By Cristina Holm, co-founder HOLM
Which fashion retail head office positions didn’t exist 30 years ago? Head of Multichannel; social media manager; customer experience analyst… to name but a few. Yet on the shop floor we still have ‘shop assistants’ and that’s pretty much it.
In this post I’m going talk about how the role of the shop floor workforce has evolved dramatically in the past three decades. Next I will share four simple changes fashion retailers can make to ensure today’s sales staff feel relevant, valued and productive.
The role of the fashion shop assistant has changed – has your business adapted?
The job title may not have changed, but the shop assistant’s role is very different from 30 years ago. Do you recognise either of these characters?
Nineties shop assistant
Nicola has just turned 16 and has landed her first part time job at your store. She’s been coming here every Saturday with her friends since they were old enough, and if one of them had enough money to actually buy something they would be the envy of the group. Indeed her first wage packet is going straight back into the tills (she tells anyone that will listen about that staff discount!) The job is good too, helping people like her get the right outfit for a big night out. And she’s learning every day, perhaps one day she could be manager.
Today’s fashion shop assistant
Megan has just turned 16 and needs some cash. There’s a shop on the retail park that her mum used to take her to and it’s looking for vacancies. She was looking forward to helping people, but it’s too understaffed (as Nicola the manager continually complains). Megan spends her day trying to look after the fitting room while ferrying click-and-collect parcels between the stockroom and tills – it feels a bit like her brother’s part time job at the local sorting office! Still, her first pay check will get her that dress she’s been after from boohoo.com.
Four ways to empower your fashion store staff and increase sales
Yes, technology has changed the shop assistant’s role dramatically over the past three decades and that has had an serious impact on engagement levels. As with many industries, shop workers are keenly aware their job can be done more cheaply by machines, in this case e-commerce. Working in a fashion store becomes a McJob lacking passion and loyalty.
It needn’t be this way. Here are four steps to return pride to the shop floor and boost sales:
Give sales assistants a meaningful role
Sales assistants are crying out to be more than just shelf stockers or ‘click-and-collect’ lackeys. Their sales motivation will rocket if they have ‘permission’ and time (more on this below) to offer the customer a human engagement they just won’t get online. How about ‘personalisation specialist’ as a modern day shop floor job title – someone that can offer styling advice, gather data and ensure that the customer buys clothes that look great no matter which channel they use? Imagine that. Returns that are less than 10% via e-commerce too…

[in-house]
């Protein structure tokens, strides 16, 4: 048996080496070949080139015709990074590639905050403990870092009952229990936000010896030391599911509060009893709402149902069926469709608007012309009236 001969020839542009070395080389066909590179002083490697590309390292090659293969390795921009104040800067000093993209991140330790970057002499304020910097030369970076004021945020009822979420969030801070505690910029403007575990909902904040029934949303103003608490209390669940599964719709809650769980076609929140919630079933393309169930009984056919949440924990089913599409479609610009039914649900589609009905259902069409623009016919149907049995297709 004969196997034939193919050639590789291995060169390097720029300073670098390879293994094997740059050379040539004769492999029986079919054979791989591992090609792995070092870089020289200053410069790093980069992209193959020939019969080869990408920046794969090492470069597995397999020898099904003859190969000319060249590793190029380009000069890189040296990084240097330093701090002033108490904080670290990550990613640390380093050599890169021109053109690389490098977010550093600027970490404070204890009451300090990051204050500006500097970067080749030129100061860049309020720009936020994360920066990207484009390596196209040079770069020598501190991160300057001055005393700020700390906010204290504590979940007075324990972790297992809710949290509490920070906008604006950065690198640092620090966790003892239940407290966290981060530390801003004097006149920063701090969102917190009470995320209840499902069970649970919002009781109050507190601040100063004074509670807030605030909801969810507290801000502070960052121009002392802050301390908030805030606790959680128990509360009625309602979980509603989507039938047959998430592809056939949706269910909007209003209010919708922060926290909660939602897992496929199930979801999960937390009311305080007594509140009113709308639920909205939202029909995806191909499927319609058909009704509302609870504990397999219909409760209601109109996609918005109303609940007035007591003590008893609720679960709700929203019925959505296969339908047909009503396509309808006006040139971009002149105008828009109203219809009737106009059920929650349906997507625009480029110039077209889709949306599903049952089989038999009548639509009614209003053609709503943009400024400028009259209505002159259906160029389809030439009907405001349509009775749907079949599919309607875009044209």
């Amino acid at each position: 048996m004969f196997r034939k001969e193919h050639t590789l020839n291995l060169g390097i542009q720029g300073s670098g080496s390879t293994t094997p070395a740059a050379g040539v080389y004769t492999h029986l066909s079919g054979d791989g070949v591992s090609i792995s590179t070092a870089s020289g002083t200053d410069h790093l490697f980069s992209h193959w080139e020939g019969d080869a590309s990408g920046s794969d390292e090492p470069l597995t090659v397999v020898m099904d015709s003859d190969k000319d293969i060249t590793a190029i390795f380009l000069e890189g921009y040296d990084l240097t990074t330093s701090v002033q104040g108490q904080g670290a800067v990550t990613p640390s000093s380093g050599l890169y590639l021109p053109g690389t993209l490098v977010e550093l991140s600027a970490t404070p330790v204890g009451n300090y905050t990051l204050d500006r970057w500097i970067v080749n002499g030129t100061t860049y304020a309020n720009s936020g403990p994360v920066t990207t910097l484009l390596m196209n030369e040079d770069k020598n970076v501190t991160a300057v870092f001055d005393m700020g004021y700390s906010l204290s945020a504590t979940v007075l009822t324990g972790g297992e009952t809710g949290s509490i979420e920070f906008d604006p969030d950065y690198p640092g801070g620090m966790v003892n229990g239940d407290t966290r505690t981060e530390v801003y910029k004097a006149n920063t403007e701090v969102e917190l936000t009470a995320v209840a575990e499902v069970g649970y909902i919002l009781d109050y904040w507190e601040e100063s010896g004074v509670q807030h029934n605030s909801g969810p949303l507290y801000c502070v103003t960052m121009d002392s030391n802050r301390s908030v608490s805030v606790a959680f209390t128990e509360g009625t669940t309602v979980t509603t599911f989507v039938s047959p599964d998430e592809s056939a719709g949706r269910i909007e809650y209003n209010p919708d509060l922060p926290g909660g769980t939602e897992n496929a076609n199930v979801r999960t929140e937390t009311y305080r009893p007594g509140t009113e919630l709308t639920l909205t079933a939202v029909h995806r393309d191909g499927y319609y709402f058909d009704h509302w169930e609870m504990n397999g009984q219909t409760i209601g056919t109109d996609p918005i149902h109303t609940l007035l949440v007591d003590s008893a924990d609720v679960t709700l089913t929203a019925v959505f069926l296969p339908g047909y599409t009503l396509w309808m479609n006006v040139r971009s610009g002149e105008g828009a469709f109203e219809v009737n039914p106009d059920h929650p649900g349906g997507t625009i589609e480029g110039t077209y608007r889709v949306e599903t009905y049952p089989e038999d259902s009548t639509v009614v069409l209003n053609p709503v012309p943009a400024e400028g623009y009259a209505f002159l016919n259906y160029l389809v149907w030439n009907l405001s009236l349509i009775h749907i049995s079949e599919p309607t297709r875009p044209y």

Give them information
Putting the sales assistant on the fashion shop floor without online access is like sending them into battle without a bayonet. Thanks to smart phones, today’s shopper knows everything about your product:, how much it costs, if it’s cheaper elsewhere, and even stock levels. In some cases, we’re left with a situation where the customer has to educate the shop worker – frustrating for both sides and certainly humiliating for the latter.
It’s vital to arm your sales assistant with exactly the same technology as their customers to put them on equal footing. Moreover, they need to be able to access it in the same time it takes the customer to whip an iPhone from their pocket. Better still, give them access to information that actually helps the customer experience every time they visit the store.
Now give them clever technology (that’s relevant to fashion)
Your sales assistant now has the same ‘knowledge’ as your e-commerce platform. What they can offer over and above this is customer experience. In-store technology that marries human interaction with smart analytics can help them deliver this efficiently. This could be via a smart changing room mirror, or a system like HOLM, an app that suggests clothes according to the customer’s body shape (one of more than 4,000 body shapes HOLM’s algorithms recommend to). An ‘express styling’ service that takes two minutes to win a shopper’s loyalty.
Give shop floor staff time back to serve (using tech to drive efficiencies)
But the shelf stocking and ‘click-and-collect’ ferrying still needs to be done, right? Yes, but you can reduce these tasks by employing the right technology elsewhere in store. If the sales assistant helps a customer create an accurate online profile, returns from that customer will decrease. The result? Less parcel sorting on the shop floor. Likewise if, thanks to an app, the customer only picks up items that suit them, the fitting room ‘leftovers rail’ suddenly doesn’t need emptying as often. Basket sizes increase and everything is far more productive. Given the right tools, sales assistants can tick off the day to day jobs and serve the customer.